Simple improvements to traditional granaries may reduce the loss of grains to pests and diseases without requiring financial outlay. A workshop was held in Mundri, Sudan to look at grain storage. Relevant teaching was first given about the main enemies of stored grain – mould, insects, rats and mice and the four main environmental factors affecting their multiplication – heat, moisture, air and dirt. New ideas and designs were then introduced and discussed. Finally, however, the participants made their own decisions about an improved design for them.
1 The new design has fewer legs – only 6 or 4.
2 The platform was raised to over 1m from the
ground to prevent rats and mice jumping up.
3 Supports for the basket rise from the raised
platform – not the ground.
4 Rat guards (made from old tin cans) are put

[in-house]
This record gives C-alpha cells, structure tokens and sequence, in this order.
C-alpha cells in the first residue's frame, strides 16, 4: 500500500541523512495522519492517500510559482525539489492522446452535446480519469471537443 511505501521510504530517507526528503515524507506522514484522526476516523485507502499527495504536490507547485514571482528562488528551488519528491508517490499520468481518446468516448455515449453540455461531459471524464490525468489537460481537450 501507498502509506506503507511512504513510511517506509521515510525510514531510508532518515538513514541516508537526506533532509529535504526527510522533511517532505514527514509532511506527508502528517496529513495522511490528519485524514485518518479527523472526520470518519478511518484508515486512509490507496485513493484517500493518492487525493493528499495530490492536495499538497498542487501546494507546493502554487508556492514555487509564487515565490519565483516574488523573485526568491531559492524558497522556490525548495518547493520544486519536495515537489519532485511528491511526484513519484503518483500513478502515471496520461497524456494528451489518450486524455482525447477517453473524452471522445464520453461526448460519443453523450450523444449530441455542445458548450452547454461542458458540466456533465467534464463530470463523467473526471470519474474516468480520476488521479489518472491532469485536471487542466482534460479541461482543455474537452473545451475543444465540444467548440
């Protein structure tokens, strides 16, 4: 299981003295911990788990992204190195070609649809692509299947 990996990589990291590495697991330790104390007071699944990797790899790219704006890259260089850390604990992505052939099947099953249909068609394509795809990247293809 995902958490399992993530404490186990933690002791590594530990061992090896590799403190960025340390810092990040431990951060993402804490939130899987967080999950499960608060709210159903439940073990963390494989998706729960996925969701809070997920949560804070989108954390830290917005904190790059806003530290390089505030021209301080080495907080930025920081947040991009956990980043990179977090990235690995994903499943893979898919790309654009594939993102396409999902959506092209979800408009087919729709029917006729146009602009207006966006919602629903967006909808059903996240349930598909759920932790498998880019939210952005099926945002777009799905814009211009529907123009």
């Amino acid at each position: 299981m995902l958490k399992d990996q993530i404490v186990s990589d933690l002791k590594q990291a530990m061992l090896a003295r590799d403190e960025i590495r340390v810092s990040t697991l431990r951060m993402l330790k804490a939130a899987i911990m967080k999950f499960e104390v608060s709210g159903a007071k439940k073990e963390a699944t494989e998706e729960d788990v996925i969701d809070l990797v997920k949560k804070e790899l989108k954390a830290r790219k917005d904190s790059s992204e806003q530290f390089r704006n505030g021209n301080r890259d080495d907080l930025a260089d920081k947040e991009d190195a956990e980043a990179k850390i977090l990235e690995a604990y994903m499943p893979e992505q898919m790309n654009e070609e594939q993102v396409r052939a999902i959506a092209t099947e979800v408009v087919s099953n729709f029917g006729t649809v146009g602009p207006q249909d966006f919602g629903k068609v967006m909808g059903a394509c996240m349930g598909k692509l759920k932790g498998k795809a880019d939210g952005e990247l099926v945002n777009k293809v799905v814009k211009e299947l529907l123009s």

on the legs at knee height or above.
5 The inside of the basket is coated smoothly
with anthill mud and slime from a vine
(Cissus integrifolia). Traditionally, buffalo
dung was used but this is now in short
supply and very difficult to get.
6 The roof is attached to the basket with poles
reaching the platform rather than the ground.
Combining traditional skills and materials with
the opportunity to discuss new ideas, resulted
in a design which proved both practical and efficient in reducing the amount of grain
destroyed by rodents and insects.
First used in ILEIA Newsletter Vol 9 No 3
New Granary Design